Unction is the dire and desperate need of the ministry today. There is a desperate need to preach and proclaim God's Word with genuine power if we are to experience true revival. Without God's authority and power, words are lifeless.


Where are those with uncompromising power and authority in the pulpits today? The one thing that all of the great revivals in church history had is the one thing that we often lack—the genuine power of the Holy Spirit. The very thing that we need is the very thing that we are afraid of. Many do not truly want revival because of fear of what it may involve. A few years ago I prayed, ‘Lord, bring revival to the churches’—I was not ready for the response that followed. I felt impressed with these words: ‘You don't want revival—it will ruin your schedule, your dignity, your image and your reputation as a person who is 'well-balanced.' Men will weep throughout the congregation. Women will wail because of the travail of their own souls. Young adults will cry like children at the magnitude of their sin. With the strength of My presence, the worship team will cease playing. Time will seem to stand still. You won't be able to preach because of the emotions flooding your own soul. You'll struggle to find words, but only find tears. Even the most dignified and reserved among you will be broken and humbled as little children. The proud and self-righteous will not be able to stand in My presence. The doubter and unbeliever will either run for fear or fall on their knees and worship Me—there can be no middle ground. The church will never be the same again. Do you really want revival?’”....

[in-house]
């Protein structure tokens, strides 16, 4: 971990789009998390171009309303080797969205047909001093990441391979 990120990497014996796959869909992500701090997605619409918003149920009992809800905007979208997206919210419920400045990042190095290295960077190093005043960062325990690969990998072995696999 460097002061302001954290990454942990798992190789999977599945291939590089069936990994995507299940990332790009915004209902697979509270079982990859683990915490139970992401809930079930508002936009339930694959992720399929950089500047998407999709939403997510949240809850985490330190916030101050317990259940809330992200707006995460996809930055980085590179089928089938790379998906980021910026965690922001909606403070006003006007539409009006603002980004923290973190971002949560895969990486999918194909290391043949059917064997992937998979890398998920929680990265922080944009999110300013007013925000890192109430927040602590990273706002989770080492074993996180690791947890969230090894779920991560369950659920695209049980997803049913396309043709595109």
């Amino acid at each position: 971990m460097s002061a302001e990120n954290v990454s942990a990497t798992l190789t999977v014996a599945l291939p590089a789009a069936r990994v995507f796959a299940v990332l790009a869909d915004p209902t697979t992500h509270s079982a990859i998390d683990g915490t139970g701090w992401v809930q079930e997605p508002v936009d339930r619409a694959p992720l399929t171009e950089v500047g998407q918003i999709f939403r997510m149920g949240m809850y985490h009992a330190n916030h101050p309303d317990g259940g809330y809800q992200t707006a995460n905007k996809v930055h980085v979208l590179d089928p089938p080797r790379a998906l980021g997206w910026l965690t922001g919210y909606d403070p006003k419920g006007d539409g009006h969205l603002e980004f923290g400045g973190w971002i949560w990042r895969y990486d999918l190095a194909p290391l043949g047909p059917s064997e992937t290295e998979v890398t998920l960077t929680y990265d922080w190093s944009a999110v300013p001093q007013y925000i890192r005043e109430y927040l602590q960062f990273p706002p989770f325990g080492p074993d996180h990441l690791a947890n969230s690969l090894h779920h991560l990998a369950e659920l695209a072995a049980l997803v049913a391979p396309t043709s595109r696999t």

The preceding article reminds us to be extra cautious whenever men attempt to conjure up revival through fleshly means. How vigilant we must be to check for genuine fruit every time we are confronted with a “great move of God”. In light of these dangers, the following checklist may help us to recognize the true earmarks of any spiritual work:


1. Is there a healthy emphasis on repentance from sin and holiness?

2. Is there a tangible fear of God in the place?

3. Are the leaders of the church relying on entertainment, comedy, rock music, and concert style performances to garner interest and participation? If so, steer clear of it!

4. Are people "riding the high" of a “feel good” experience or are they being motivated by love and devotion to Jesus?

5. If active, do the spiritual gifts reflect those described in Scripture or do they appear to be extra-biblical in nature?

Note: Counterfeit spiritual gifts can include being “slain in the spirit” (falling backward to the ground), making animal noises, and bizarre behaviour such as sticking out one’s tongue or laughing uncontrollably.

Important: While the Spirit may produce overwhelming joy in a Believer (Act. 13:52; Gal. 5:22; 1Pet. 1:8), it should never cause us to act foolish, silly, or without self-control (Gal. 5:23; 2Tim. 1:7).

6. Are members of the church being coerced into speaking in tongues with unscriptural promptings such as, “now repeat after me” or “just blabber whatever comes to mind”.

Note: The Apostles never attempted to artificially induce individuals to speak in tongues. We are told that the Holy Spirit “fell upon them” and they supernaturally spoke in tongues and prophesied. Man was not involved in creating this experience. Remember, there is a big difference between the artificial contrivings of man and the genuine work of the Holy Spirit. So be extra wary of such things!

Important: If you were ever deceived into participating in any of the aforementioned activity then you must repent of your involvement forthright and renounce all affiliation with it.